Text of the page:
GOLDEN GIFT Our thanks to the late Richard W. Fatherley for this studio recording of his third presentation for the Kansas State Great Plains Radio Symposium.

Picture of Richard Fatherley and WHB microphone inscribed: Uncle Ricky, keep on keepin' on, Dick Fatherley, circa 1967
Richard Ward Fatherley, 69, was born in Norwalk, Connecticut on August 1940 and passed away following a heart attack on March 8, 2010 at St. Providence Hospital in Kansas City, Kansas.

He started his radio career in 1959 at WSTC in Stamford, Connecticut just after graduating from high school. He was with radio stations that changed the radio listening habits of America: KXOK/St. Louis, WFUN/Miami, WIBW and WREN/Topeka, and WDAF, KYYS and WHB/Kansas City in a career that spanned 50 years.

While at WHB/Kansas City in 1957, as program director, he started the "Night Beat" program, the first regularly scheduled telephone talk show and the fore-runner of the all-talk radio formats of today. In 1983 he was named one of the nation's top radio personalities by Billboard and was inducted into the St. Louis Radio Hall of Fame in 2006.

Picture of
Richard Fatherley,

While Fatherley's name may not be a common household word, it's certain that most people have heard his unique deep, golden voice on radio and television commercials for John Deere, Jiffy Lube, Baskin-Robbins, Suburban Lawn and Gardens and many others, as well as on commercials and informational advertisements for the University of Kansas and many area schools and universities. His "AdVoice, LLC", company was nationally recognized in the voice-over commercial world.

Picture holding ADVOICE license plate
Richard Fatherley,

In addition to his broadcasting activities he was in the process of authoring a book, Radio's Revolution and The World's Happiest Broadcasters, the story of the origins of radio's Top 40 Format and Todd Storz. His book will be completed with his own memoirs by his family and friends.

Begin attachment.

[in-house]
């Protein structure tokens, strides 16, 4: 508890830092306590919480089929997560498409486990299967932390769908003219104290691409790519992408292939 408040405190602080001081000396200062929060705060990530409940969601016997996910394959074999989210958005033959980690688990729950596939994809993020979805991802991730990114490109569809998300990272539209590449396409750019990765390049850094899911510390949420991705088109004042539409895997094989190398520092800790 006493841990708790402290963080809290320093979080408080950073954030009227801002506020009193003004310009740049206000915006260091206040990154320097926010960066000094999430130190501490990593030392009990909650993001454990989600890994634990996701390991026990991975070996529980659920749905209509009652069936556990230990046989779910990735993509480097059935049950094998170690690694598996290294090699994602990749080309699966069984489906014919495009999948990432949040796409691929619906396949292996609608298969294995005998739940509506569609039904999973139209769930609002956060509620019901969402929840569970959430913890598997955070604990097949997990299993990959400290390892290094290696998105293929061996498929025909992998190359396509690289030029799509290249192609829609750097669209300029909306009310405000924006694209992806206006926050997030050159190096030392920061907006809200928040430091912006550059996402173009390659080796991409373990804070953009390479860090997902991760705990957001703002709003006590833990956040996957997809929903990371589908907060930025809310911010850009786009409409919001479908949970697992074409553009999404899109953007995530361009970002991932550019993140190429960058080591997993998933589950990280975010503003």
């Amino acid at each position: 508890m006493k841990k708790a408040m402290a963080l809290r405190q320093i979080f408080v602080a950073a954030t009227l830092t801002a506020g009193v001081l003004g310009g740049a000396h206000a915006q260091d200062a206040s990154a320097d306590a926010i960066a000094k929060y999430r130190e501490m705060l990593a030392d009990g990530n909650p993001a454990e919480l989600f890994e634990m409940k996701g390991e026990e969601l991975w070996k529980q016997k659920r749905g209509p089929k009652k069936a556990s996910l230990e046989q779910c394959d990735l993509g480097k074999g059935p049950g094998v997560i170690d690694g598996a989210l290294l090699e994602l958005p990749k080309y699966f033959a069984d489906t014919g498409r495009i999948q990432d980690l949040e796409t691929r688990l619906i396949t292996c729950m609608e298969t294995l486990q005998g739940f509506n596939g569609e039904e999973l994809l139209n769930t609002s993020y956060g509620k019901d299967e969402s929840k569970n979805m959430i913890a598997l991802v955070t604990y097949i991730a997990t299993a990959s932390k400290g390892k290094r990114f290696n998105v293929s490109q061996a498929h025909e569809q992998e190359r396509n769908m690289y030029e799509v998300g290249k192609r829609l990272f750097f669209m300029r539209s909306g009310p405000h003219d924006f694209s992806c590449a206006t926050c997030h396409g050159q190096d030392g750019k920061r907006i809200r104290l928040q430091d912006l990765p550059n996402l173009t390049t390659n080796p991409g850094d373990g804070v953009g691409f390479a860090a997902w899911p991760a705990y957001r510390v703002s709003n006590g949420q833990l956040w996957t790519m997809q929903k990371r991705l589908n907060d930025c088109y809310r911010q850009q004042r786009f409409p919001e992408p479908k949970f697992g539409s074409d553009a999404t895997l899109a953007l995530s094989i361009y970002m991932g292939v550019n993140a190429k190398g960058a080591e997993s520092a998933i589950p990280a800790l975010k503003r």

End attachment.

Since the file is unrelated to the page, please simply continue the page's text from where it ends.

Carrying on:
He was active in work with Kansas State University in their broadcasting and radio department activities and he was also one of the original organizers of the annual K-State "Great Plains Radio Symposium" — and known for his "Fatherley Advice".

G2 5.0 compatible TOP STREAM 32Kbps (10KHz)
PLAY Richard Fatherley - The 1958 DJ Convention in Kansas City (19:24)

. . . Booze, broads and bribes . . .

[Description by Uncle Ricky]

This studio recording of Richard W. Fatherley (d. March 8, 2010) features Fatherley's original paper prepared for the third K-State Great Plains Radio History Symposium in 2008.

The first-ever Pop Music Disc Jockey Convention & Radio Programming Seminar was sponsored by Storz' WHB and held in Kansas City at the Muehlebach Hotel on March 7, 8 and 9, 1958. Newly-employed Bill Stewart coordinated the event. Full-page ads in Broadcasting and other radio/TV magazines promoted free registration "open to all Disc-Jockeys, Program Directors, Record Industry Management Personnel and Broadcasting Industry Management Personnel."

Stewart framed the convention as a seminar offering privileged information from high-dollar media experts, radio group executives and major-market air talent. A gala "All Star Show" featured Tony Bennett, The Four Lads, Laverne Baker, Andy Williams, The Crew Cuts, and many others.

Picture of
Gordon McLendon,
Todd Storz, 1958

The gathering was attended by many of the biggest names in radio at the time, including the Presidents of the Hooper and Pulse rating services, Gordon McLendon, well-known New York Disc Jockeys Martin Block, Jack Lacy, Al "Jazzbeau" Collins, Peter Tripp and Chicago's Howard Miller. Participating record companies included Columbia, DOT, Mercury, RCA-Victor, Atlantic, Roulette, Capitol, ABC-Paramount and Epic.

Though Storz Executive VP and WHB General Manager George W. Armstrong promised a second Kansas City convention in March 1959, Bill Stewart later placed display ads in trade magazines announcing that the second convention would be held in May, 1959 at the glamorous Miami Beach Americana Hotel, near Storz' WQAM.

The Miami Beach convention was a whopper, but it ended Stewart's career with the Storz organization. It attracted 2,500 attendees and became the springboard for allegations of pay-for-play to disc jockeys, known as Payola. According to Broadcasting magazine, "record company entertaining got out of hand."

Storz sponsored the first-ever DJ convention in Kansas City, and the second in Miami Beach — which was the last.


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